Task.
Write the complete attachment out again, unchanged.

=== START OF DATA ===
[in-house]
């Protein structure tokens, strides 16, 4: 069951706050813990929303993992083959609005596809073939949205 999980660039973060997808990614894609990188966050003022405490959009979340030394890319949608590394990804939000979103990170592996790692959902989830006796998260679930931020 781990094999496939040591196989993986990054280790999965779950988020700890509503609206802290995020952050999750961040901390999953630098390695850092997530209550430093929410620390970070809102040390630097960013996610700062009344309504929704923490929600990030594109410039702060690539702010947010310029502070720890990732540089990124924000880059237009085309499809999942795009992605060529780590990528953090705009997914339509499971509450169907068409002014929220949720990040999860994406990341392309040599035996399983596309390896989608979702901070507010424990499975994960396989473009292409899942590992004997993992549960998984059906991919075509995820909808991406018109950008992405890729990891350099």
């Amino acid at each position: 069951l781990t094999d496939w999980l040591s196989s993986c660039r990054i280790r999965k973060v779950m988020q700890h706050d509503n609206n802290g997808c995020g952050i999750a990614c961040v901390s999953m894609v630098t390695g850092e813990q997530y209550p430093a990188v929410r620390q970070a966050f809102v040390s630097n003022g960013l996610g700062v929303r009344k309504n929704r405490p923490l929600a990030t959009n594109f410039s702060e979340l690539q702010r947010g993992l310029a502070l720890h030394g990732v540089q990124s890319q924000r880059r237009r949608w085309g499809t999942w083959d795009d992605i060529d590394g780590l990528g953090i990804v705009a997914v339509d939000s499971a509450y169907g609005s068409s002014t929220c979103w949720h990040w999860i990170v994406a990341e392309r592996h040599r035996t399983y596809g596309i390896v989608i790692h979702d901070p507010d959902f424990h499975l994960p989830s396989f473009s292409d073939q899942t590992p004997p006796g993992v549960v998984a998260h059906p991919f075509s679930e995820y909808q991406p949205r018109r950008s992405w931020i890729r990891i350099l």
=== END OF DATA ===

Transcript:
[in-house]
């Protein structure tokens, strides 16, 4: 069951706050813990929303993992083959609005596809073939949205 999980660039973060997808990614894609990188966050003022405490959009979340030394890319949608590394990804939000979103990170592996790692959902989830006796998260679930931020 781990094999496939040591196989993986990054280790999965779950988020700890509503609206802290995020952050999750961040901390999953630098390695850092997530209550430093929410620390970070809102040390630097960013996610700062009344309504929704923490929600990030594109410039702060690539702010947010310029502070720890990732540089990124924000880059237009085309499809999942795009992605060529780590990528953090705009997914339509499971509450169907068409002014929220949720990040999860994406990341392309040599035996399983596309390896989608979702901070507010424990499975994960396989473009292409899942590992004997993992549960998984059906991919075509995820909808991406018109950008992405890729990891350099």
């Amino acid at each position: 069951l781990t094999d496939w999980l040591s196989s993986c660039r990054i280790r999965k973060v779950m988020q700890h706050d509503n609206n802290g997808c995020g952050i999750a990614c961040v901390s999953m894609v630098t390695g850092e813990q997530y209550p430093a990188v929410r620390q970070a966050f809102v040390s630097n003022g960013l996610g700062v929303r009344k309504n929704r405490p923490l929600a990030t959009n594109f410039s702060e979340l690539q702010r947010g993992l310029a502070l720890h030394g990732v540089q990124s890319q924000r880059r237009r949608w085309g499809t999942w083959d795009d992605i060529d590394g780590l990528g953090i990804v705009a997914v339509d939000s499971a509450y169907g609005s068409s002014t929220c979103w949720h990040w999860i990170v994406a990341e392309r592996h040599r035996t399983y596809g596309i390896v989608i790692h979702d901070p507010d959902f424990h499975l994960p989830s396989f473009s292409d073939q899942t590992p004997p006796g993992v549960v998984a998260h059906p991919f075509s679930e995820y909808q991406p949205r018109r950008s992405w931020i890729r990891i350099l």